This week in Australia on 1 February 2018 we have seen the upscheduling of codeine-containing medicines to prescription-only – bringing us into line with 25 other countries. The important issue this change has highlighted is the urgent need for a national response to pain.
One in five Australians are living with pain and require education and support to access effective, safe and affordable ways to manage their pain. Consumers need to be informed not just about the new access arrangements for codeine and why they are necessary, but also about the alternative ways they can manage their pain.
The Real Relief campaign – led by Painaustralia and supported by partner organisations the Faculty of Pain Medicine (ANZCA), Royal Australasian College of Physicians, Rural Doctors Association of Australia, Society of Hospital Pharmacists of Australia, the Australian Pain Society, the Consumers Health Forum and ScriptWise – has made significant inroads on these fronts. Many other organisations have also supported the TGA decision.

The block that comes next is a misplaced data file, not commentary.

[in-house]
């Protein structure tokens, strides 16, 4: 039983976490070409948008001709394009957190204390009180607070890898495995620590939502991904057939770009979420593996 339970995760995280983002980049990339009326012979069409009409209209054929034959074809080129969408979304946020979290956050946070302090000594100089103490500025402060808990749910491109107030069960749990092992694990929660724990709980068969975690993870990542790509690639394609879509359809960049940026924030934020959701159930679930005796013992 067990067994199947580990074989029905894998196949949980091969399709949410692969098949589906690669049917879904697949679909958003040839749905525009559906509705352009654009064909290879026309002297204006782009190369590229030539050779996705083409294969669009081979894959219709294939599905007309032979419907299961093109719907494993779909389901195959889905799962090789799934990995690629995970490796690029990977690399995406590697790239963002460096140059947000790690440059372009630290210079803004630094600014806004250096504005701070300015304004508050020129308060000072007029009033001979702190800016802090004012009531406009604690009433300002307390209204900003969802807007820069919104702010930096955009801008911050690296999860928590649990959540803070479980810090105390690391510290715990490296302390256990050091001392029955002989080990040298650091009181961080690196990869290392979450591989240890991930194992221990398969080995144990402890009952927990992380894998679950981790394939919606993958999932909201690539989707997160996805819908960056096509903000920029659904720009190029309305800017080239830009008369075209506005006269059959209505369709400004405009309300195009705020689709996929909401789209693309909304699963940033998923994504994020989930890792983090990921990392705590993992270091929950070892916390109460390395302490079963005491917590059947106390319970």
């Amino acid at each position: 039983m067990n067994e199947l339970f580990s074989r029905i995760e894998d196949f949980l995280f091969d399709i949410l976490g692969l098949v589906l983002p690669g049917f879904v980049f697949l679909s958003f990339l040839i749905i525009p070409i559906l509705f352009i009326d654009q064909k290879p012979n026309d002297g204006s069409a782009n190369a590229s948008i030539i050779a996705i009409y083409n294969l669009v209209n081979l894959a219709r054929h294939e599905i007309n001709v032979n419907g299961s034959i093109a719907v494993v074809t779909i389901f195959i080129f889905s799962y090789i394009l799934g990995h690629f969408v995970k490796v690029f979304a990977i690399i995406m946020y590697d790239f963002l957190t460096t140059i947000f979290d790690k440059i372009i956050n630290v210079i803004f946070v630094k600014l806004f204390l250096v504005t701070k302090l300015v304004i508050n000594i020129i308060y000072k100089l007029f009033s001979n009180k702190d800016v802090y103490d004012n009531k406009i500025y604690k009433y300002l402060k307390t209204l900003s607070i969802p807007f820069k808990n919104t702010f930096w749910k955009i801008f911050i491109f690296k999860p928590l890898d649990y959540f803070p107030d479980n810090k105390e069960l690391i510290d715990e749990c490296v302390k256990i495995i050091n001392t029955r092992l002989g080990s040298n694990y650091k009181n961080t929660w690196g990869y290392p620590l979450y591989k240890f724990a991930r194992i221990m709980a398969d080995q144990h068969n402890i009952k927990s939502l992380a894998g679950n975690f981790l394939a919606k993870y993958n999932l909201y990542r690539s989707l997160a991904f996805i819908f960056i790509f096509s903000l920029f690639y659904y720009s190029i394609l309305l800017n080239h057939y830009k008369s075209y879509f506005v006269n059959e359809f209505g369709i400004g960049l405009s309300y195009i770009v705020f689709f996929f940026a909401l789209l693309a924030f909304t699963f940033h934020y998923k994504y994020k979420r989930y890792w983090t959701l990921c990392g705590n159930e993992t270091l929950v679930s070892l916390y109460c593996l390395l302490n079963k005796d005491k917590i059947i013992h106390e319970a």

Since 22 December last year, there have been daily #realrelief tweets from the Painaustralia account while posts on the Real Relief Facebook page have reached in excess of 60,000 people. There has also been paid advertising to drive people to the Real Relief website, where consumers can find out more about non-medicine approaches to pain management.
There has been ongoing media interest, with Painaustralia and and most health, medical and consumer organisations taking a clear and united stance on the issue giving consumers an uncomprising message.
Whereas previously many were unaware of the dangers of what is essentially a type of morphine, continuous #realrelief messaging has led many to reassess their options and rethink their position on their use of codeine, evidenced by the comments the campaign has received..
However, comments also highlight a general lack of knowledge about multidisciplinary pain management and indicate the need for improving affordable access to education, pain services and health professionals trained in pain management.
Almost 2,500 people have already pledged their support for Mary-Lynne Cochrane’s petition to the Australian Government asking for affordable and accessible alternative treatments for chronic pain, and many more are simply just waiting for help.
In Painaustralia’s Pre-Budget Submission 2018-19 we have called for an update to the National Pain Strategy to ensure it reflects best pracitce as well as a national web-based consumer support network among other important priority initiatives.
Beyond the codeine awareness campaign is an enormous opportunity to bring real relief to millions of Australians. Let’s hope we see a commitment to a comprehensive national plan to tackle the epidemic of chronic pain in Australia.